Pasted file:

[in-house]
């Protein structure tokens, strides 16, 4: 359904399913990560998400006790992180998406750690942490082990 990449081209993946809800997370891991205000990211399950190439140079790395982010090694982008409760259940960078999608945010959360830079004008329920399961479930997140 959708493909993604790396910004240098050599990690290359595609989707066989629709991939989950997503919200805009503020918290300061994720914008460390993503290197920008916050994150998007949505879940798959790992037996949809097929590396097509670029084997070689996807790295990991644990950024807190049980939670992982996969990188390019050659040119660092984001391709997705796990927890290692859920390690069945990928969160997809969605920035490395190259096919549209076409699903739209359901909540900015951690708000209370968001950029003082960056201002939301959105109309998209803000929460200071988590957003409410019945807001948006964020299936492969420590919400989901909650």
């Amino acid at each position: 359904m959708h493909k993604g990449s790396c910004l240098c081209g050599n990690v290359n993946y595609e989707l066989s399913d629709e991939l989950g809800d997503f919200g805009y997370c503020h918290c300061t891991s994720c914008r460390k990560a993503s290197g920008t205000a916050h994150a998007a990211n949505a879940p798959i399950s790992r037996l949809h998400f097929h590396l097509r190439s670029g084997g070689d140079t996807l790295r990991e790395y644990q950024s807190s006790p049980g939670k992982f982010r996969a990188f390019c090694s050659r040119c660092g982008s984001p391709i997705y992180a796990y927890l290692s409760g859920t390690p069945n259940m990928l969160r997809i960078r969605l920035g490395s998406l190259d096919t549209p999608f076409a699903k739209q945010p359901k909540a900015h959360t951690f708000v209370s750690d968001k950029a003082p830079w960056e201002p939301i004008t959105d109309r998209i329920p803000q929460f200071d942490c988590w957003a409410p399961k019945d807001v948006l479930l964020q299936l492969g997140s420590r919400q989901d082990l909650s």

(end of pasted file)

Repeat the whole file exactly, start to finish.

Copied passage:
[in-house]
């Protein structure tokens, strides 16, 4: 359904399913990560998400006790992180998406750690942490082990 990449081209993946809800997370891991205000990211399950190439140079790395982010090694982008409760259940960078999608945010959360830079004008329920399961479930997140 959708493909993604790396910004240098050599990690290359595609989707066989629709991939989950997503919200805009503020918290300061994720914008460390993503290197920008916050994150998007949505879940798959790992037996949809097929590396097509670029084997070689996807790295990991644990950024807190049980939670992982996969990188390019050659040119660092984001391709997705796990927890290692859920390690069945990928969160997809969605920035490395190259096919549209076409699903739209359901909540900015951690708000209370968001950029003082960056201002939301959105109309998209803000929460200071988590957003409410019945807001948006964020299936492969420590919400989901909650």
């Amino acid at each position: 359904m959708h493909k993604g990449s790396c910004l240098c081209g050599n990690v290359n993946y595609e989707l066989s399913d629709e991939l989950g809800d997503f919200g805009y997370c503020h918290c300061t891991s994720c914008r460390k990560a993503s290197g920008t205000a916050h994150a998007a990211n949505a879940p798959i399950s790992r037996l949809h998400f097929h590396l097509r190439s670029g084997g070689d140079t996807l790295r990991e790395y644990q950024s807190s006790p049980g939670k992982f982010r996969a990188f390019c090694s050659r040119c660092g982008s984001p391709i997705y992180a796990y927890l290692s409760g859920t390690p069945n259940m990928l969160r997809i960078r969605l920035g490395s998406l190259d096919t549209p999608f076409a699903k739209q945010p359901k909540a900015h959360t951690f708000v209370s750690d968001k950029a003082p830079w960056e201002p939301i004008t959105d109309r998209i329920p803000q929460f200071d942490c988590w957003a409410p399961k019945d807001v948006l479930l964020q299936l492969g997140s420590r919400q989901d082990l909650s």